Almost unclassifiable

Hardback illustration by Lynton Lamb

The Twelve Dancers
by William Mayne, 
illustrated by Lynton Lamb.
Hamish Hamilton 1962.

In the upper reaches of the Severn a Welsh valley bordering England retains a centuries-old tradition. A folk dance enacted annually by the village schoolchildren precedes a ritual whereby the locals use a battering-ram to force the local lord at the castle to accept their rent and to drink their mutual healths from a cup.

But Emrys ‘Plow’ Jones wants the Commons Wood for himself. If he can find the long-lost Cup he might be able to curtail the ritual and thus justifiably claim rights over the land.

Newcomer Marlene Price and her schoolmates involved in the dance think they are in a position to alter the outcome of events and save the Commons Wood, but will the tightly-knit valley community be able to sort things out amicably before matters turn sour?

© C A Lovegrove

Dedicated to Eleanor Farjeon (“in exchange for the story of her encounter with a tree-frog”) this is an almost unclassifiable story. Ostensibly a novel for children its Welsh English dialogue may well confuse anyone not familiar with its distinctive syntax; there is a mild sense of conflict but not nearly enough to make it a thriller; the hint of ritual and a quest may suggest a fantasy but it’s all settled almost mundanely.

So what is it exactly? Well, amongst other things it’s a grail quest of sorts, exactly the theme that first attracted me to this novel back in the early seventies when I was on high alert to such things: the search for a missing cup, the finding of which that could turn the wasteland that is the largely denuded Commons Wood into profitable arable land, is akin to medieval epics such as Le Conte del Graal where the young innocent lad Perceval seeks the secret of a mysterious relic. And lo and behold, there is a toddler, known to both his sister Marlene and their mother as Porky, whose real name is – Percy.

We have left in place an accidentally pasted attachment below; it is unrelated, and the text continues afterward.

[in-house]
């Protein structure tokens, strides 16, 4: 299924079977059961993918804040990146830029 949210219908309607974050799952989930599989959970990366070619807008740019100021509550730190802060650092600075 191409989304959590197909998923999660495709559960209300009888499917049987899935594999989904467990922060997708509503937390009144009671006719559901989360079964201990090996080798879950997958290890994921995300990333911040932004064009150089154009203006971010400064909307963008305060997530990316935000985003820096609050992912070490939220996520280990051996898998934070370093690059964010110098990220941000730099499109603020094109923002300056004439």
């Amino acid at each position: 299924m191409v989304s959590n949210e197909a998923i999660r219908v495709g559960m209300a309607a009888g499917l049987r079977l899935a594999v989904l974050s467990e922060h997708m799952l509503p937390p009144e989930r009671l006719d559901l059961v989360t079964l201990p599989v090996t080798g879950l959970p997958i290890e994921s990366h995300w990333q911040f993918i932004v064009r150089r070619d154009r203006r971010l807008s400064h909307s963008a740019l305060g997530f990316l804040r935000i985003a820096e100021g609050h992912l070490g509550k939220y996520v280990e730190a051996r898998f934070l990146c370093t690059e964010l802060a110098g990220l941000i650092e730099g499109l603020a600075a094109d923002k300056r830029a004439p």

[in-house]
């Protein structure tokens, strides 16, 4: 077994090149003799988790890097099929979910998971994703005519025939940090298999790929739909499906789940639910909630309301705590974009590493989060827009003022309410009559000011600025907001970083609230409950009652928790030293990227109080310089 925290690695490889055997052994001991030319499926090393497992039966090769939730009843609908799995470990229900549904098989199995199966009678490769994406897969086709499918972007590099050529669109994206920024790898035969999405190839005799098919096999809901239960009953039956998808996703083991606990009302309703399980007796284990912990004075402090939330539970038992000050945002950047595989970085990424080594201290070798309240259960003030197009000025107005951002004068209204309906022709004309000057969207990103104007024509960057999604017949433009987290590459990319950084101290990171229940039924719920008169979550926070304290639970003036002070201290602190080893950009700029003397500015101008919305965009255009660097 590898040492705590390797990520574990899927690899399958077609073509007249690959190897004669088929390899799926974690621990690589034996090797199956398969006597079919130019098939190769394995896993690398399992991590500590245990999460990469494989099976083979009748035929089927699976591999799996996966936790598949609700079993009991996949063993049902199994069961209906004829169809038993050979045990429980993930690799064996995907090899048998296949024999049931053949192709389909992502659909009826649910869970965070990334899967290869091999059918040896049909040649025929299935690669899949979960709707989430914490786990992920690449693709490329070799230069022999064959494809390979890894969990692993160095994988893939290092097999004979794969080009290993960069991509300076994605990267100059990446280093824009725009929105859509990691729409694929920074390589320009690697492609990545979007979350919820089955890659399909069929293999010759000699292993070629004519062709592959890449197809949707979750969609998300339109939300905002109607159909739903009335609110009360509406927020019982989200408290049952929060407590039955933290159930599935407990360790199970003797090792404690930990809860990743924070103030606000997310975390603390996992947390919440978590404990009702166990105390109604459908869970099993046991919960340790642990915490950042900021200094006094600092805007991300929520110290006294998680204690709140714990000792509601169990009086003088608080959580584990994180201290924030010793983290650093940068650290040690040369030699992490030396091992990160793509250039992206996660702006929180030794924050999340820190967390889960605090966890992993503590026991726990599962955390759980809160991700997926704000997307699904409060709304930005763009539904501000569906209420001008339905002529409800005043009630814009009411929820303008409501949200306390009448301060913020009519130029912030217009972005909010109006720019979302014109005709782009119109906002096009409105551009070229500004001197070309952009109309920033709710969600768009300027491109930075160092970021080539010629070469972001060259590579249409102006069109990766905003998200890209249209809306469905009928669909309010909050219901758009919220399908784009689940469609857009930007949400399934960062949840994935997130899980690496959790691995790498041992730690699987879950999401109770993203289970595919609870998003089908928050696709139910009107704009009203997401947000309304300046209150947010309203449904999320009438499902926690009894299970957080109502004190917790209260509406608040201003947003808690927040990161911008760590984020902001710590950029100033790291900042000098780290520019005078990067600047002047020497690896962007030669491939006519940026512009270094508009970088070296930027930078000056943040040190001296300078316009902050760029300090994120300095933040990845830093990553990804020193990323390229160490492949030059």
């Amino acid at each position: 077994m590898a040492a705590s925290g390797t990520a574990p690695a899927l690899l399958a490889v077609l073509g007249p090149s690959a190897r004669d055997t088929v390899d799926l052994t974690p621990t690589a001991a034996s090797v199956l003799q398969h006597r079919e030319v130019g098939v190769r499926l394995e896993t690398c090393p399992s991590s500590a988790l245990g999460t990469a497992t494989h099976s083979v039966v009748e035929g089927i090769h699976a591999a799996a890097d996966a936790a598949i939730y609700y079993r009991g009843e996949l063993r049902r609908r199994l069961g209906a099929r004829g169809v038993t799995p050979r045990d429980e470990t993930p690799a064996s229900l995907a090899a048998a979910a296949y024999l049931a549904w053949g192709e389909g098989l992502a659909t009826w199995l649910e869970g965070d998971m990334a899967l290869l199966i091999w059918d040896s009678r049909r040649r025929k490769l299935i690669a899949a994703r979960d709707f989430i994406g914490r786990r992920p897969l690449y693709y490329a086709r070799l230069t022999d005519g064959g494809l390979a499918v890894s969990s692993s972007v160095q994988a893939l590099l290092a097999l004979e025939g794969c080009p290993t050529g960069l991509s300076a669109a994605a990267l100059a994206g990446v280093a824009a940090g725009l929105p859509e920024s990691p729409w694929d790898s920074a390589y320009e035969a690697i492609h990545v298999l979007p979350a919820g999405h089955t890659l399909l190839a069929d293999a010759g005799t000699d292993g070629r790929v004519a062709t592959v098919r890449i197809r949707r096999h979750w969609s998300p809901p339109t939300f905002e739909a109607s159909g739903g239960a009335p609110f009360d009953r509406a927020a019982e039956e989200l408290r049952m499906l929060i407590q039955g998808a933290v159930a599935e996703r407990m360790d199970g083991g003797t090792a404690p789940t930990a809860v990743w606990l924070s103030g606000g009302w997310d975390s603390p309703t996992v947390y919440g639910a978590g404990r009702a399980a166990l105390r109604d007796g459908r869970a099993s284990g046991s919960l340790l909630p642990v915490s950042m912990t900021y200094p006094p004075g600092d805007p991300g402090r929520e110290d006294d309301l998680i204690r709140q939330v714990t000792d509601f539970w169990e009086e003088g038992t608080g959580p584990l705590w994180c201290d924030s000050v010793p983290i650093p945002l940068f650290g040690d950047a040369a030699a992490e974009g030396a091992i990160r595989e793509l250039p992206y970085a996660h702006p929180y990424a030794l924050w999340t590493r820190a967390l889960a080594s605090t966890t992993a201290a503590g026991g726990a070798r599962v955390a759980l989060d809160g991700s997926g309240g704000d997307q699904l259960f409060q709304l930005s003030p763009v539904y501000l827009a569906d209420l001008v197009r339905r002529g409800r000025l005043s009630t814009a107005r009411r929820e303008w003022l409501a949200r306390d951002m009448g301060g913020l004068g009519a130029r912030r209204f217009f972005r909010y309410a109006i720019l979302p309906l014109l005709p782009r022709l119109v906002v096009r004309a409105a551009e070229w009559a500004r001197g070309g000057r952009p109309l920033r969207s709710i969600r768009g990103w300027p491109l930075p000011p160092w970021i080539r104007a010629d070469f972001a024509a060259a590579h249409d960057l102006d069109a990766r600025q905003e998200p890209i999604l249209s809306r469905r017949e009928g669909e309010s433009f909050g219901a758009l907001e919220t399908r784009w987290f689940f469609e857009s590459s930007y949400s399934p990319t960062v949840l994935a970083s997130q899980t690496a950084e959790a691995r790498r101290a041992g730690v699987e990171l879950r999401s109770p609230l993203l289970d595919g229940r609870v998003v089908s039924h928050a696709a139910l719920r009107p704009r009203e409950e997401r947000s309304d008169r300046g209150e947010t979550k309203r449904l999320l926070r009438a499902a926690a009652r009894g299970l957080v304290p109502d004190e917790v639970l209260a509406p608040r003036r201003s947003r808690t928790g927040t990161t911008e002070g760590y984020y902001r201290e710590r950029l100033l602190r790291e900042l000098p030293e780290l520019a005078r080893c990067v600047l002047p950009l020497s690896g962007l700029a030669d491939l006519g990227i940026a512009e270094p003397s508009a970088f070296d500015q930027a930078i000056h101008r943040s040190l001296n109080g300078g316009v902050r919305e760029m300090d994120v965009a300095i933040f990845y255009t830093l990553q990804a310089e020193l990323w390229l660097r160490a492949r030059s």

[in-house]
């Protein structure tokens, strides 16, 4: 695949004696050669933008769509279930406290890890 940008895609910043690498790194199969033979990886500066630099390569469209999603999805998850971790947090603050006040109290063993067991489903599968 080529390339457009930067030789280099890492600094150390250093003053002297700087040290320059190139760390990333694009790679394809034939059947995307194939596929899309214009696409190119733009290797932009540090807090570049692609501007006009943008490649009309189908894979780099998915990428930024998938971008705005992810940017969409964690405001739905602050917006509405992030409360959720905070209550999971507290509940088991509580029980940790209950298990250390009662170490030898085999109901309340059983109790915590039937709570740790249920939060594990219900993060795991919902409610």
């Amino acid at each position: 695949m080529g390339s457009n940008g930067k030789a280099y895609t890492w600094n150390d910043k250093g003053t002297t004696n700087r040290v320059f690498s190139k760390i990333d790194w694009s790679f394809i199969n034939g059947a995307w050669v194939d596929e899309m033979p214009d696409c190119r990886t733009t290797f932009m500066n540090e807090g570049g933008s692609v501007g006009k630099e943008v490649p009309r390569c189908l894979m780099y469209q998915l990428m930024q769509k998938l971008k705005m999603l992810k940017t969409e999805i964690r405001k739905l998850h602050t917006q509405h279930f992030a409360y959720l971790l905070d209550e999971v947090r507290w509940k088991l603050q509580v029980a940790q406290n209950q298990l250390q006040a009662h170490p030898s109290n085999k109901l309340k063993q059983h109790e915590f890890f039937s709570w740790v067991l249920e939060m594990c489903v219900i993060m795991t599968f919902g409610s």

But this is more than a literary roman-à-clef: it is a celebration of a small village community rooted in the past trying to adapt to the present; it’s also a poetic paean to Nature, to its vibrancy and its quirks, a portrait of casual friendships and relationships engaged with in primary school, an insight into children learning that adults are often just big kids with a bit more authority, and a reminder that life has changed – not only for the better – in the sixty years since this first appeared.

A bit about the language that some overseas readers may find strange: I think it’s an approximation of the rural Welsh English on the margins of Shropshire, as spoken in the early 20th century but really archaic sounding now. Some of the turns of phrase and the syntax sound authentic to me (as one who’s lived in Wales for a score of years) but the now outdated repeated language tag “look you” becomes tiring very quickly. But it underscores another theme that is evident here: the ancient unease that can exist between a people and those who once subjected them.

Map by Lynton Lamb

The crux of the narrative is the once enforced tribute payable to the medieval overlord at Dan Castle located at the head of the valley. That payment has been withheld for many due to the ancient cup (an echo of the famous Nanteos Cup perhaps?) having been hidden; clues to its whereabouts may possibly be identified in the ritual dance held annually on Lord’s Hill, the choosing of dancers according to height, the mock attack on the castle with a battering ram in the shape of a red dragon, and a local boardgame that goes under different names.

But the owner of Dan Castle is no Norman or English lord, he is Emrys Jones, yet any latent antipathy may be resolved if Plow Jones and the schoolteacher Miss Williams get engaged. Will however the proposed union be jeopardised or will it come to pass? Coexistence depends on give and take, as Marlene’s friend explains during a break in the music for the ritual.

“They are talking twice,” said Jessie. “One time in Welsh, and then all over again in English. Nobody understands the Welsh, and no one listens to the English, but they like it.”

Chapter XV